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Travel Treasures departments

Jul/Aug 2012 Issue

Blast off to INFINITY and beyond at NASA’s new Gulf Coast science center

Grab the kids and blast off to NASA’s new $30 million science and space educational center on the Mississippi Gulf Coast that intertwines science, space exploration, and fun into a perfect voyage for the whole family.

INFINITY Science Center, affiliated with NASA’s John C. Stennis Space Center, educates visitors of all ages on the role of science and math in exploration across history. Located just east of the Mississippi-Louisiana state line (Interstate 10, Exit #2), the center also showcases Stennis Space Center’s part in the United States’ space programs–from the Apollo manned lunar landing program to Space Shuttles and beyond.

Upon entering INFINITY, visitors are greeted by Apollo 13 astronaut–and Mississippi Gulf Coast native–Fred Haise in a welcome video. The first floor features the exhibit “Great Nations Dare to Explore,” a 4,000 square foot maze that has visitors working their way from early Egypt to a future of colonies on Mars and moon research stations. Other exhibits examine the atmosphere, weather, and the contributions Stennis Space Center has made toward scientific progress on Earth.

The second floor takes visitors to the Space Gallery, which traces the history and achievements of NASA’s various space programs–Mercury, Gemini, Apollo, and the Space Shuttle. In addition to space suits and rocket engine components, a focal point is a full-size laboratory module of the International Space Station.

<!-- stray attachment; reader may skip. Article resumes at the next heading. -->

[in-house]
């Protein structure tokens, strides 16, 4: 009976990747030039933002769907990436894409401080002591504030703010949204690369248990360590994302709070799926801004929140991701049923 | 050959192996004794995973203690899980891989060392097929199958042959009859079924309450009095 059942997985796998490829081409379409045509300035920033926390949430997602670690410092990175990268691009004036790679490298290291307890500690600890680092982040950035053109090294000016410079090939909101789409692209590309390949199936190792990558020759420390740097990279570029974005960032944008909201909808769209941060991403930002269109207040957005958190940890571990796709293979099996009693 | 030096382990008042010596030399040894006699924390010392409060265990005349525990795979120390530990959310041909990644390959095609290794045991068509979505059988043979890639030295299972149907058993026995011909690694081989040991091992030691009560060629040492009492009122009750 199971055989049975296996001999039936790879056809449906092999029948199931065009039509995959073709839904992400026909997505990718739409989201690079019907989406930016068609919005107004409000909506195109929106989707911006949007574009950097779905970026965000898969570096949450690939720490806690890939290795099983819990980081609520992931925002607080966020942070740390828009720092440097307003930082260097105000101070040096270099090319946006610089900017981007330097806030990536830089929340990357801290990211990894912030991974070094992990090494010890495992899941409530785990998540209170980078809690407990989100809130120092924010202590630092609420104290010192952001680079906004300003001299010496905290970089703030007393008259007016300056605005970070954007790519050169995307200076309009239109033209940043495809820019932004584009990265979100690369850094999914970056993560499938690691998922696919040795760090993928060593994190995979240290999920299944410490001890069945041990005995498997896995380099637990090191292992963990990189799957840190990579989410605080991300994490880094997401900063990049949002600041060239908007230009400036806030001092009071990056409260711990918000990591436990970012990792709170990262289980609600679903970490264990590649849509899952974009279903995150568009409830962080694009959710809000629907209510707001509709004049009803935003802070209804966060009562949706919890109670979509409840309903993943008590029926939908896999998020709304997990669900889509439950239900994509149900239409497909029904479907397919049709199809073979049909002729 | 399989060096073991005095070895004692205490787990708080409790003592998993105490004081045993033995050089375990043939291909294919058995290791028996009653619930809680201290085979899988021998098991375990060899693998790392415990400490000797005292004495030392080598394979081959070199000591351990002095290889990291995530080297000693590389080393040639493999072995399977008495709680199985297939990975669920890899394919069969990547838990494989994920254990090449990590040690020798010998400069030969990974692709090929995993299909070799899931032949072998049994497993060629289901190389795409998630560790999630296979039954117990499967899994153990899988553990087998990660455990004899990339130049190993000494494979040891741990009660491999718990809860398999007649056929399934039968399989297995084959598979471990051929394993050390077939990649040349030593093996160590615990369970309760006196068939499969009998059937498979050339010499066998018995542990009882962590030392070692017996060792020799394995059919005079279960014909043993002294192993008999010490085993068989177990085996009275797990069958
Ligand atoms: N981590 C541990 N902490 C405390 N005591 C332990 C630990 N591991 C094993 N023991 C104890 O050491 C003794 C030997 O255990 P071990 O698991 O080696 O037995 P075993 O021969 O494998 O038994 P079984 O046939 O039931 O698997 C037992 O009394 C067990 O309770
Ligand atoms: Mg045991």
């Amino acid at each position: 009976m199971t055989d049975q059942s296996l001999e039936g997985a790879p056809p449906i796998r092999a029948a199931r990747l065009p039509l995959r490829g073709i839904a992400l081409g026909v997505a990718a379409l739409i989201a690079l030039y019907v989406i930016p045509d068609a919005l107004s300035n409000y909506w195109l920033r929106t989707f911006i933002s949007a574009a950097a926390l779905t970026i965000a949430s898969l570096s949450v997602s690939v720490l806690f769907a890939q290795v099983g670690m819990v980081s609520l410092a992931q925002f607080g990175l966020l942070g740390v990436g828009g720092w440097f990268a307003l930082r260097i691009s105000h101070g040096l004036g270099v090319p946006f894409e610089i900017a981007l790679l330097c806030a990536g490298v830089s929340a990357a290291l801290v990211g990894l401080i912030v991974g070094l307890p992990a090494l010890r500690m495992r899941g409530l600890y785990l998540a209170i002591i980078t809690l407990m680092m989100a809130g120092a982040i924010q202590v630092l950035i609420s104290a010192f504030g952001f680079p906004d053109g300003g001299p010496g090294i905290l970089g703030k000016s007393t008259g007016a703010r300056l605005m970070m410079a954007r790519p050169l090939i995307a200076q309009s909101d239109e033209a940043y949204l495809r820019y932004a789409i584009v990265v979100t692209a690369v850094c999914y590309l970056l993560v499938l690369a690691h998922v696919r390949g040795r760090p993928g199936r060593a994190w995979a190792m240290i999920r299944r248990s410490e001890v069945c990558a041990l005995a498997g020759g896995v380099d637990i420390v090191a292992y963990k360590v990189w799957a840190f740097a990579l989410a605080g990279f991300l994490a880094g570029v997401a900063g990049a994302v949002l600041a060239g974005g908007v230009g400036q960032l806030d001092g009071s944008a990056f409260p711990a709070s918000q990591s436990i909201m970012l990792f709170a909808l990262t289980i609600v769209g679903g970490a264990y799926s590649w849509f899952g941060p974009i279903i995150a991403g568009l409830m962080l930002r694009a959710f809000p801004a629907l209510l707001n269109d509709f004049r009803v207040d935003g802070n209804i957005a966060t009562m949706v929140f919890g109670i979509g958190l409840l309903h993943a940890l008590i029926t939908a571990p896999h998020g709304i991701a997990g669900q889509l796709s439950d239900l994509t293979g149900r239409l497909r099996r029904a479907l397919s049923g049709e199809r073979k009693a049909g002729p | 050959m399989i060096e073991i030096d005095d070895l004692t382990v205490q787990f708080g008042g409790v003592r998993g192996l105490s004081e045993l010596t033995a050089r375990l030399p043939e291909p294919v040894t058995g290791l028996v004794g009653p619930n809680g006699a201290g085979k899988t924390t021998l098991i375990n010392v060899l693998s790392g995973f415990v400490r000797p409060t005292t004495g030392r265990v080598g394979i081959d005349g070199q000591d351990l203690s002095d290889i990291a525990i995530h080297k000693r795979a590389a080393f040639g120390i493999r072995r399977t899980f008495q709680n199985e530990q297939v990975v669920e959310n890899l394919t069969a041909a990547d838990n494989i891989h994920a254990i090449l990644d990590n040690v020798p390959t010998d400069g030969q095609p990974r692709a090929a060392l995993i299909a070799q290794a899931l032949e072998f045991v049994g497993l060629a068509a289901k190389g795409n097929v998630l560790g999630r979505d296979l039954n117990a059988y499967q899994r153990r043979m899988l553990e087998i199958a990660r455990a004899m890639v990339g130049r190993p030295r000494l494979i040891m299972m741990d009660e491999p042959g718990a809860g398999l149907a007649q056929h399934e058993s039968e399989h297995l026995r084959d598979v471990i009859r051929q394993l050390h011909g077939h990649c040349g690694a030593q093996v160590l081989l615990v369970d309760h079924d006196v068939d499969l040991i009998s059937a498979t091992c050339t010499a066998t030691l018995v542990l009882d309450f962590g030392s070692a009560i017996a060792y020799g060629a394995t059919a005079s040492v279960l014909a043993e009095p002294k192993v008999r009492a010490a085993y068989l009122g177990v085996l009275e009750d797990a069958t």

INFINITY includes a gift shop and café that features food from different local restaurants each day. The center also is the official visitor’s center and starting point for bus tours of NASA’s John C. Stennis Space Center. Admission is $8 for adults, $6 for children 6–17 and seniors, and free for children under 5. For details, call (228) 533-9025 or visit www.visitinfinity.com.

building with rocket engine

Above: The center features a Space Shuttle engine in an outdoor exhibit area. NASA photo

Below: Exhibits include a sphere that uses animated images to examine the moon and the planets. Ellis Anderson photo

theater


 

Buffalo National River in Arkansas overflows with adventure

Celebrating its 40th anniversary as the nation’s first national river, the Buffalo National River remains one of the few undammed rivers in the lower 48 states, providing nearly unending opportunities for outdoor adventures.

Nestled in the Ozark Mountains of northern Arkansas, the river flows for 135 miles and includes nearly 95,000 acres of public land along its corridor. The purpose of establishing the Buffalo as a national river in 1972 was to preserve, conserve, and interpret a clear, free-flowing river and its mountain setting. It’s just as pristine today as it was when Congress recognized it as a national treasure.

Perhaps the best way to appreciate the river is to float it. The river has swift sections with rapids, as well as placid pools. On its way to joining the White River to the east, the Buffalo skirts towering bluffs and other geological marvels.

Along the scenic river, more than 100 miles of hiking trails have been blazed for public use, and there are three designated wilderness areas to explore. Camping is available at most access points.

The Arkansas Department of Parks and Tourism created a new interactive section on its Web site (www.arkansas.com/outdoors/buffalo40) with details on where to rent a canoe, raft, or kayak on the river, and where to eat and stay. More information is at www.nps.gov/buff.

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Paddlers will find striking bluffs along the river. Arkansas Department of Parks and Tourism photo


 

Trace the roots of the blues on the Mississippi Blues Trail

With the addition of the 150th marker on the Mississippi Blues Trail this year, you can hardly swing a drum stick in the state without hitting a significant site for the blues.